Pigs immunized with a novel E2 subunit vaccine are protected from subgenotype heterologous classical swine fever virus challenge
Pigs vaccinated with KNB-E2 were protected from CSFV-induced leukopenia. Blood cell counts including WBC (a), lymphocytes (b), neutrophils (c), and monocytes (d) were monitored on 0, 3, 6, 9, 12, and 15 DPC. A slight decrease but not statistically different in the numbers of WBC, lymphocytes, and neutrophils of all vaccinated pigs were observed at 3 DPC and 6 DPC, these numbers were recovered by 9 DPC. Data are mean ± SEM for five pigs per group. *p < 0.05
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getmorefigures.php?uid=PMC5016919&req=5

Fig3: Pigs vaccinated with KNB-E2 were protected from CSFV-induced leukopenia. Blood cell counts including WBC (a), lymphocytes (b), neutrophils (c), and monocytes (d) were monitored on 0, 3, 6, 9, 12, and 15 DPC. A slight decrease but not statistically different in the numbers of WBC, lymphocytes, and neutrophils of all vaccinated pigs were observed at 3 DPC and 6 DPC, these numbers were recovered by 9 DPC. Data are mean ± SEM for five pigs per group. *p < 0.05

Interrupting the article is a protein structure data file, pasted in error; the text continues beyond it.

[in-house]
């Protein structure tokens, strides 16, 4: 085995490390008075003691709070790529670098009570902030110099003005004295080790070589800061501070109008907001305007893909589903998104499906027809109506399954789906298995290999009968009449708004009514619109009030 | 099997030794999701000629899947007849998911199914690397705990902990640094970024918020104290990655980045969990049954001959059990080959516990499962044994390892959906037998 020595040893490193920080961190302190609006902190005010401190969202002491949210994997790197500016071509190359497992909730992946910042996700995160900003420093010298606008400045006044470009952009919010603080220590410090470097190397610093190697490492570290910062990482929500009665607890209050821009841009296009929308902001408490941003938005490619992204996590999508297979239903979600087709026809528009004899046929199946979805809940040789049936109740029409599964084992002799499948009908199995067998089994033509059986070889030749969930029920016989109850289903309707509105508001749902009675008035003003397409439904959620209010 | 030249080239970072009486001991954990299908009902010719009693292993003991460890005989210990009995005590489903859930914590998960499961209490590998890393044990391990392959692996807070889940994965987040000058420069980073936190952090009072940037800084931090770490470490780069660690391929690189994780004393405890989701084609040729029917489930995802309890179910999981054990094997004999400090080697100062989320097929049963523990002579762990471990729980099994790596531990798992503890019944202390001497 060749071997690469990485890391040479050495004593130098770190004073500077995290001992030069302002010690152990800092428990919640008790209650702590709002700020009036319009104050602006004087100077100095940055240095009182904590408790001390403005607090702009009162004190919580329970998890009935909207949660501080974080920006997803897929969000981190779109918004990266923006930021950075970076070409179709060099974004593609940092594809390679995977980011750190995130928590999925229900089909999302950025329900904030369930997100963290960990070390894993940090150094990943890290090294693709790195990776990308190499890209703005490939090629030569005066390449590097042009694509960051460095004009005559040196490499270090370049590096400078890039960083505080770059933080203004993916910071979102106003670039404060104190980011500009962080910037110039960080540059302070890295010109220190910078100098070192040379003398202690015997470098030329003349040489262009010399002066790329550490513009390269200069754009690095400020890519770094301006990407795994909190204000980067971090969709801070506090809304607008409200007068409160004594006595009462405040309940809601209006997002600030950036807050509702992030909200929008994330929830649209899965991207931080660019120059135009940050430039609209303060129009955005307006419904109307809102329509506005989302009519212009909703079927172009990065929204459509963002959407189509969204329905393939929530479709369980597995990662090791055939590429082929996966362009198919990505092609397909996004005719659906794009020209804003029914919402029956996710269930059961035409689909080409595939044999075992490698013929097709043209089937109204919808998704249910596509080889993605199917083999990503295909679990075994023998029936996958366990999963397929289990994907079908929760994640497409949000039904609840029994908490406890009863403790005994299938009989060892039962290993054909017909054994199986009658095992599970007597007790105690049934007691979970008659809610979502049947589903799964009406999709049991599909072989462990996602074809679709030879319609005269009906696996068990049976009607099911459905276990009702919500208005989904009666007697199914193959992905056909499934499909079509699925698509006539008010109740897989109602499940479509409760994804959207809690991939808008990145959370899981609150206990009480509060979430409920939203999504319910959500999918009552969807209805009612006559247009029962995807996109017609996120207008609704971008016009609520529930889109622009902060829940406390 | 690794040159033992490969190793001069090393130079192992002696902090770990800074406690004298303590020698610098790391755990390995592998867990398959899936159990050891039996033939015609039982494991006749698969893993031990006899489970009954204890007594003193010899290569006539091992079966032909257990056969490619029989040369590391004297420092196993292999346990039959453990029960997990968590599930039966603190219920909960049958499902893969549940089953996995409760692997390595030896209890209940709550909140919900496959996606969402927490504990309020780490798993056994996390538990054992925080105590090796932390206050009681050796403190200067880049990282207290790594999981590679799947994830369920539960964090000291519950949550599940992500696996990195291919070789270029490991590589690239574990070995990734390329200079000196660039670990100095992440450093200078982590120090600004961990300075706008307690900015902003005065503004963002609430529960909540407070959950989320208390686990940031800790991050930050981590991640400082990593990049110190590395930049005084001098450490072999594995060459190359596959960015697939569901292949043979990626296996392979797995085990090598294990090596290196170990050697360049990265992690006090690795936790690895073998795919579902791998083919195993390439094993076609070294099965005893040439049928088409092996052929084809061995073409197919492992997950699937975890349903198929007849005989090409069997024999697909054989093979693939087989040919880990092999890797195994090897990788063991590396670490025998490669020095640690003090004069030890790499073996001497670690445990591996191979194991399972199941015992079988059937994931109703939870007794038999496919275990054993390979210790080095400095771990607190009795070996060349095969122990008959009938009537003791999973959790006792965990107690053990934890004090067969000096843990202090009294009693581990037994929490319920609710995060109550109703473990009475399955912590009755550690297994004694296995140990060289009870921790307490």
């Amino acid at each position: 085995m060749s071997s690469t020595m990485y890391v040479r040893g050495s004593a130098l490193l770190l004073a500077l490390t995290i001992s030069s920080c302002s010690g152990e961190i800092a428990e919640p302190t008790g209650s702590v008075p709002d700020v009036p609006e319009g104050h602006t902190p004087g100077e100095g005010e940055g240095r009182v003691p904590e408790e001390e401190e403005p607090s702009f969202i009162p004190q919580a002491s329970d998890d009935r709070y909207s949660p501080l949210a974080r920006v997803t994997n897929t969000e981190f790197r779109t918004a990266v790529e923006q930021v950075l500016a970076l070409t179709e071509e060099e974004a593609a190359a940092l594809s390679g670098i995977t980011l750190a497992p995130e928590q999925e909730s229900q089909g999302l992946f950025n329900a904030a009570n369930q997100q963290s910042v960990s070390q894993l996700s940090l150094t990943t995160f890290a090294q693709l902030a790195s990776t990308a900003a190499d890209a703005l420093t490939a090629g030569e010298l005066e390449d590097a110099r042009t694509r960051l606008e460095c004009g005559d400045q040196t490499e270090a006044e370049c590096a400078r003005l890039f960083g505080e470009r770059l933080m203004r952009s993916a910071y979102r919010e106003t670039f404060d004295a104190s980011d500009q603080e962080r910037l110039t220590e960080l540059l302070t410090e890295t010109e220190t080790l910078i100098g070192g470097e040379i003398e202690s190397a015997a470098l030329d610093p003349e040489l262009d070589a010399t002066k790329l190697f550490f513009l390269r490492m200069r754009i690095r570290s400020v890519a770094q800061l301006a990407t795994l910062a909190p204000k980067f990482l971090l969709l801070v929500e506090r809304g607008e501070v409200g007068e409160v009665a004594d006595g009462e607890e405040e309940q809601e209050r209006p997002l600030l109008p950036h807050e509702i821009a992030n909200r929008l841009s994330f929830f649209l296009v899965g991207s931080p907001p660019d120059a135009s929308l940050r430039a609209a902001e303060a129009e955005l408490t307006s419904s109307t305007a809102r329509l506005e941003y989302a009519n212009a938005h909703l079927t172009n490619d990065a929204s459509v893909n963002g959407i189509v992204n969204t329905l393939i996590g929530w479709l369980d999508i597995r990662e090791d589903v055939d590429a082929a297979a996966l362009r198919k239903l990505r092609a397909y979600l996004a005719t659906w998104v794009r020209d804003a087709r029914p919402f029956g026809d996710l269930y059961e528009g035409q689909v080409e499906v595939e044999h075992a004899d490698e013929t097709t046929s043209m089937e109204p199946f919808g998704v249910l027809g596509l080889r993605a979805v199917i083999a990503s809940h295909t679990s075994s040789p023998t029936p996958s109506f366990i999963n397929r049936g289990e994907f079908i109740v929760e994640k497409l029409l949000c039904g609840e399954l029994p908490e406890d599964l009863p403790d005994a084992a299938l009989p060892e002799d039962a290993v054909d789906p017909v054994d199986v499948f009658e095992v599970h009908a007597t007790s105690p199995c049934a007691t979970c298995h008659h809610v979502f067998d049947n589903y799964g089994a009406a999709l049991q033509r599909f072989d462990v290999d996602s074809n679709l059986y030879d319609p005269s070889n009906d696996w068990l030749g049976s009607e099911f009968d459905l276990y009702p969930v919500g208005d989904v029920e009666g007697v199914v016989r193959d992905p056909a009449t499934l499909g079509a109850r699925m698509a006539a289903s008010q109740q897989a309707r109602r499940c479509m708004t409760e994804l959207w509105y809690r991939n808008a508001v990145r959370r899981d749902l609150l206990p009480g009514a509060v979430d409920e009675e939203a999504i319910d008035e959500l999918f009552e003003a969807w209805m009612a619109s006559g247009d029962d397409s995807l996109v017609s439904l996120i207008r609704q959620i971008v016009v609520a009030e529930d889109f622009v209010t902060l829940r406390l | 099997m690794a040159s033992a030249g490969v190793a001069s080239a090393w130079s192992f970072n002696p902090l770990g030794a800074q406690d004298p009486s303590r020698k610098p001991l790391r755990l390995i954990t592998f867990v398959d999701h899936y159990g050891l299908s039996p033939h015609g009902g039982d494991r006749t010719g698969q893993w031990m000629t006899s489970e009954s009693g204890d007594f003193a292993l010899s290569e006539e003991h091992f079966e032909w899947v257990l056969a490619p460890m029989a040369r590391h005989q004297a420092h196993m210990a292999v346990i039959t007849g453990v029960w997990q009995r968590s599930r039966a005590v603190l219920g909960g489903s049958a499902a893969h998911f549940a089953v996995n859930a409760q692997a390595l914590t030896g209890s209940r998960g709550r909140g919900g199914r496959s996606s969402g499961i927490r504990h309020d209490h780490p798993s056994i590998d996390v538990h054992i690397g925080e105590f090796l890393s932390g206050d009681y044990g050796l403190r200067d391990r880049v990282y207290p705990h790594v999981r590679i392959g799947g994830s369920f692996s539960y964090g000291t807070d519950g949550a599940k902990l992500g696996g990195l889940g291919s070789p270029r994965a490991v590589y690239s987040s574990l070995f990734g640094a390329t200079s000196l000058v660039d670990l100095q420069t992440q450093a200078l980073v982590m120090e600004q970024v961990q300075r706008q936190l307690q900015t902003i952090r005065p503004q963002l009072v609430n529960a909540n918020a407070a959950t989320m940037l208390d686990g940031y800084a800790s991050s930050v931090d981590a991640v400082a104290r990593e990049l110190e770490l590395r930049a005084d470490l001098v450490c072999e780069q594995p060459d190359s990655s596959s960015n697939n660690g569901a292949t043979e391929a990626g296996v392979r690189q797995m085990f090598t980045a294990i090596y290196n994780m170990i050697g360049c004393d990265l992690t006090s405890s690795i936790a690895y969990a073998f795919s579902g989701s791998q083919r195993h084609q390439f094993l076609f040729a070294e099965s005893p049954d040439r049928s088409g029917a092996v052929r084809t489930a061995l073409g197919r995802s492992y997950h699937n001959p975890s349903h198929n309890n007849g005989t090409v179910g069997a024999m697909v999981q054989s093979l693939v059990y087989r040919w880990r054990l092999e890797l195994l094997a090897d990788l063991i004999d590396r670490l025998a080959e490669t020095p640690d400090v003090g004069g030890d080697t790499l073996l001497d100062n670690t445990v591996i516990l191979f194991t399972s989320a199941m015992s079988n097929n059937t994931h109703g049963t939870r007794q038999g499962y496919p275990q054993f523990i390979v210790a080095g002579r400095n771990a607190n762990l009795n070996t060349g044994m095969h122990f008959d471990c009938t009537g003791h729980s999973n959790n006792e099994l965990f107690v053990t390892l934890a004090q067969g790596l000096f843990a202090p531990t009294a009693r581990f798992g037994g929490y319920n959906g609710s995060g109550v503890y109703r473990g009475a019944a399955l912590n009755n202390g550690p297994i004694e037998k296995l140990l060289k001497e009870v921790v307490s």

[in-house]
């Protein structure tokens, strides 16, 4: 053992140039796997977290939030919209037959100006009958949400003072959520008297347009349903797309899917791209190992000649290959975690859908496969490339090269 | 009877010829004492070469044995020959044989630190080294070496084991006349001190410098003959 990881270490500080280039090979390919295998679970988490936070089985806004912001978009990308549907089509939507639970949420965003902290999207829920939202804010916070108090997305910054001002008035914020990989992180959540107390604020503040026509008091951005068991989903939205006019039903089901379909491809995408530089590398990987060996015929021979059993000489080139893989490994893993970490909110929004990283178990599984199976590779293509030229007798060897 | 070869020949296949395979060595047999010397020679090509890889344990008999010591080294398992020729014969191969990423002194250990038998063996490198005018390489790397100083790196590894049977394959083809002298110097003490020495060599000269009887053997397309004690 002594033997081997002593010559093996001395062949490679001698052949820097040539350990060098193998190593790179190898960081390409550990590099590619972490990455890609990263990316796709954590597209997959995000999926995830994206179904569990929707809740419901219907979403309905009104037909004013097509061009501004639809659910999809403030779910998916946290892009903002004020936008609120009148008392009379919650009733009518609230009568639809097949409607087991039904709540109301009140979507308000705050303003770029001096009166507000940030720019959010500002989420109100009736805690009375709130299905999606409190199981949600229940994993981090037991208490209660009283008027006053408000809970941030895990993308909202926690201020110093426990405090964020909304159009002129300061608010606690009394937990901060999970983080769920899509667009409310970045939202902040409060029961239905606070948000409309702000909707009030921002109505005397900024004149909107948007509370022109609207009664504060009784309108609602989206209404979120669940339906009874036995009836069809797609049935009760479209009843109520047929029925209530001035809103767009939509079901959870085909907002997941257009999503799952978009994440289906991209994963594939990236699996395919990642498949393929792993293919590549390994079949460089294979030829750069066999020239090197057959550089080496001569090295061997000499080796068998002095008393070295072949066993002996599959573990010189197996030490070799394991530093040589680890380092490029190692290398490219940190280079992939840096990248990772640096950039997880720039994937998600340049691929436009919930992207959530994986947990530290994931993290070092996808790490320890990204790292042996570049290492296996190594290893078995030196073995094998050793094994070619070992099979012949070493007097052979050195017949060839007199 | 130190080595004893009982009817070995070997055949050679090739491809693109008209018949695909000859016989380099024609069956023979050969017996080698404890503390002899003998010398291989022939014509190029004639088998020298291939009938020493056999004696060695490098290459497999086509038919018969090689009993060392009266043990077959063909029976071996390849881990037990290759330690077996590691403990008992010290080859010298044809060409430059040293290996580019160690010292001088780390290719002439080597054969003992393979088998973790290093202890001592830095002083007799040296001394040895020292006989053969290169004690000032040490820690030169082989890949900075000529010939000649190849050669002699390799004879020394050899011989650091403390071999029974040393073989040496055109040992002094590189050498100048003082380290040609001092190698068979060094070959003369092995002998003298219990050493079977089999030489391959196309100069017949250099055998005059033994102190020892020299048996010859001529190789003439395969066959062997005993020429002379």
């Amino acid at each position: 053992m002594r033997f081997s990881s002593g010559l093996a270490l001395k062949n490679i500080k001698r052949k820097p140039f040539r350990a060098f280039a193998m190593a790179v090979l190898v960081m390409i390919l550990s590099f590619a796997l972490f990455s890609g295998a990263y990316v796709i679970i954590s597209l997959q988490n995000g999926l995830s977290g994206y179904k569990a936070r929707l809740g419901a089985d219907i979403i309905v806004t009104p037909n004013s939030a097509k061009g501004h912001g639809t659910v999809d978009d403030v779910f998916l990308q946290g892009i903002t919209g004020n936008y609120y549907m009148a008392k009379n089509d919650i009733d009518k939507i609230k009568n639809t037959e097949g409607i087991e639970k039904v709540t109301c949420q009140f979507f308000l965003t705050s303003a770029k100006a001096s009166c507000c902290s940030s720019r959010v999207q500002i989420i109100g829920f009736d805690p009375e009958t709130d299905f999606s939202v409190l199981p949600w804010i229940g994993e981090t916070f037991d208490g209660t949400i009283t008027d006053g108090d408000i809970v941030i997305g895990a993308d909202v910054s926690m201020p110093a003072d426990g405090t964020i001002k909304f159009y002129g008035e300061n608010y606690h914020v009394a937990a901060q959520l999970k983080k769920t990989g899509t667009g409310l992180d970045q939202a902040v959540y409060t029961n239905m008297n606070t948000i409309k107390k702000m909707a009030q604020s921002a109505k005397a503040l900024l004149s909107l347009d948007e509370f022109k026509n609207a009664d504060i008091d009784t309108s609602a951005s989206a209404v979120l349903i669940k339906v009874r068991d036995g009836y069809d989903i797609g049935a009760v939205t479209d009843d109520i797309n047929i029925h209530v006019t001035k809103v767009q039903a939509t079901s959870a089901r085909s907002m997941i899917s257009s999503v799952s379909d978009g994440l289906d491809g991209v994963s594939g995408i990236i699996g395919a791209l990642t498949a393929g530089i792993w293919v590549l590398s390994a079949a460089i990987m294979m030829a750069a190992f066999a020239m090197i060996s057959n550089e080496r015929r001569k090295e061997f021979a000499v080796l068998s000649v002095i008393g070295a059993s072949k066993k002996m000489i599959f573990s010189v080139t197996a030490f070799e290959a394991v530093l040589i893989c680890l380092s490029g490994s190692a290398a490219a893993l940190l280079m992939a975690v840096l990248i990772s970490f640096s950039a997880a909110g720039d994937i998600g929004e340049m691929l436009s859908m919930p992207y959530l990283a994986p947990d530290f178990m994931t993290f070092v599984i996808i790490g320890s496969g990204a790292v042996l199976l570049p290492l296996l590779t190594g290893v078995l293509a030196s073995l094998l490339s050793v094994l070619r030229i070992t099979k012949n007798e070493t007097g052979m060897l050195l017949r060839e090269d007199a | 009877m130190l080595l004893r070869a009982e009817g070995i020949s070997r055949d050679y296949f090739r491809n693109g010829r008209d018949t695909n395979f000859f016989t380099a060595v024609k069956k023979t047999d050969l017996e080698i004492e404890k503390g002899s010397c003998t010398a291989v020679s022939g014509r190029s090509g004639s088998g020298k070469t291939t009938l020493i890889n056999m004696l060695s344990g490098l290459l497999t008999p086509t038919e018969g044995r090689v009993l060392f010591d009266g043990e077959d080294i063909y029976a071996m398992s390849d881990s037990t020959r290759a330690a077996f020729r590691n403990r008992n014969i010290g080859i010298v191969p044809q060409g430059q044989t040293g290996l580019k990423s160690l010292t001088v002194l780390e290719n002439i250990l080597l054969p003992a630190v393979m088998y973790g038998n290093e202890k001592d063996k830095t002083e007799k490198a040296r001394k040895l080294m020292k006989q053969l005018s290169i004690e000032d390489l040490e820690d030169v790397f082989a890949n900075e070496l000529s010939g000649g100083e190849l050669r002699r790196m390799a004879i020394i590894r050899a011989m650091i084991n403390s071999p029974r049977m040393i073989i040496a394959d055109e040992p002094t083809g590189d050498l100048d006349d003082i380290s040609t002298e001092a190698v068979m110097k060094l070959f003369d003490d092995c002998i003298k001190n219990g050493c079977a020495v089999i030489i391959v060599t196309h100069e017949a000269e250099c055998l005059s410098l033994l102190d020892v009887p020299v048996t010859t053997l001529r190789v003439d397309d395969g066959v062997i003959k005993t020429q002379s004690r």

Mentions: To test the efficacy of CSFV E2 subunit vaccine, pigs in both vaccinated groups and the (−/+) group were challenged with CSFV isolate Honduras/1997. After CSFV inoculation, pigs in the (−/+) group displayed clinical signs of CSF, including high fever (Fig. 2a), loss of body weight (Fig. 2b), severe leukopenia (Fig. 3), convulsion, diarrhea, and one of the five pigs, #59, had to be euthanized due to severe clinical symptoms at 9 DPC. In contrast, pigs vaccinated with KNB-E2 - the E2 subunit vaccine (One-dose and Two-dose groups) did not show elevated body temperature after CSFV challenge (Fig. 2a). More importantly, body weight gains in the two vaccinated groups were almost identical to that in healthy control pigs (−/−) before and after CSFV challenge (Fig. 2b).Fig. 2

View Article: PubMed Central - PubMed

ABSTRACT